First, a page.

Toasting the Vietnamese Pho Spices

Toasting spices for Crock pot Vietnamese pho

You can buy Pho spices at most Asian supermarkets – you can buy the spices separately (coriander seeds, cloves, cinnamon, star anise, fennel and cardamom pod) or purchase them already mixed up in a package (which also includes a small mesh bag). The quality of these pre-mixed spices are just okay – but sometimes it’s just convenient to pick up a bag, not to mention much cheaper if you don’t already have many of these spices. A Pho spice pack will typically sell for $1-$3.

This day that I made the Crock Pot Pho, I used individual spices. I didn’t have cardamom pod. So yes, if you are missing one of couple of the spices, it’s okay. To get the best flavor from these spices, you’ll toast them in a dry skillet.

Grilling Ginger and Onion

This is a totally optional step, but it really gives the ginger and the onion a deep, sweet, mellow flavor. When I’m making Pho the traditional stovetop way, I’ll char them in the broiler. But with the crock pot method, I didn’t want to use the oven at all. After toasting the spices (above) in a frying pan, I add a bit of oil and grilled the onion half and thick ginger slices.

crockpot-pho-beef_090418__004_onion-web

Pre-Boiling the Bones

Knuckles, leg bones with lots of marrow are the best for making soup. The marrow will also make the soup rich and thick. The bones are pre-boiled for a few minutes on high heat to clean the bones and get rid of the nasty scum.

You’ll bring a big stockpot of water to a boil on high heat. Add the bones and boil hard for 10 minutes. You’ll see brownish scum rise to the surface. If you hadn’t taken the time to pre-boil the bones, all that scummy stuff ends up in your soup.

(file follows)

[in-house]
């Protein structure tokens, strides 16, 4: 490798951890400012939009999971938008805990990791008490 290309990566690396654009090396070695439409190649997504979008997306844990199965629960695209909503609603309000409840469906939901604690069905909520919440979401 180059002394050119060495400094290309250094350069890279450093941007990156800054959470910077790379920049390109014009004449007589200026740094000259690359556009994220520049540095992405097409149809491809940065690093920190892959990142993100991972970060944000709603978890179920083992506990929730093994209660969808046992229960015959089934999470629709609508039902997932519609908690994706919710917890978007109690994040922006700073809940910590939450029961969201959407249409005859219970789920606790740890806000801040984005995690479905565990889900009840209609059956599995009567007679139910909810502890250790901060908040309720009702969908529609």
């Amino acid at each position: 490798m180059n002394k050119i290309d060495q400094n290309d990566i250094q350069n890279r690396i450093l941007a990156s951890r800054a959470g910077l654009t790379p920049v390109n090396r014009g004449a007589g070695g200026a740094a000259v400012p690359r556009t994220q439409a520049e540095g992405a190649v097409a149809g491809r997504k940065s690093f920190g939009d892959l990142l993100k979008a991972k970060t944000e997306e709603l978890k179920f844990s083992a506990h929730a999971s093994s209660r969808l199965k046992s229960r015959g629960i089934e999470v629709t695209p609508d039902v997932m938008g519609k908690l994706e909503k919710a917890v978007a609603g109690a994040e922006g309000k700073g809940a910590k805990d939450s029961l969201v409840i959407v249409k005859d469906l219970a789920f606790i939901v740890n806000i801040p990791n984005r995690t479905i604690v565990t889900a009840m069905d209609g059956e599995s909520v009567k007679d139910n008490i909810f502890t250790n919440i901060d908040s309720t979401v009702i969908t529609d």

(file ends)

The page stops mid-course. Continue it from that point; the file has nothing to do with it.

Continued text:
crockpot-pho-beef_090418__003_scum-web <– nasty pho-reaky scum

Drain, discard the scummy water and briefly rinse the bones.

Now you’ll add the spices, ginger, onion and bones to the slow cooker.

crockpot-pho-beef_090418__008_pot-web

Fill with fresh, clean, cool water about 1-1/2 inches below the surface. Set your slow cooker on low for 8 hours. I haven’t tried this method on high, but I’m sure it would be just fine.

So let this cook during all day while you’re at work or at night while you sleep and you’ll be rewarded with the cleanest, best tasting pho soups ever. Because the slow cooker doesn’t let the stock boil hard, it’s safe, easy and convenient.

Here’s what the stock looks like when it’s been cooking for 8 hours on low. Notice that the level of the liquid is still pretty high. The low, even setting doesn’t evaporate the precious liquid as much as a stove top can. The stock is strained before serving.

Crock Pot Pho Soup

Other Pho Ingredients

I used different ingredients than my previous version of traditional Vietnamese Pho and I wanted to highlight them. Instead of using dried rice noodles, I used fresh rice noodles found at Asian markets, in the refrigerated section because all these need is a quick dip in boiling water. Very fast!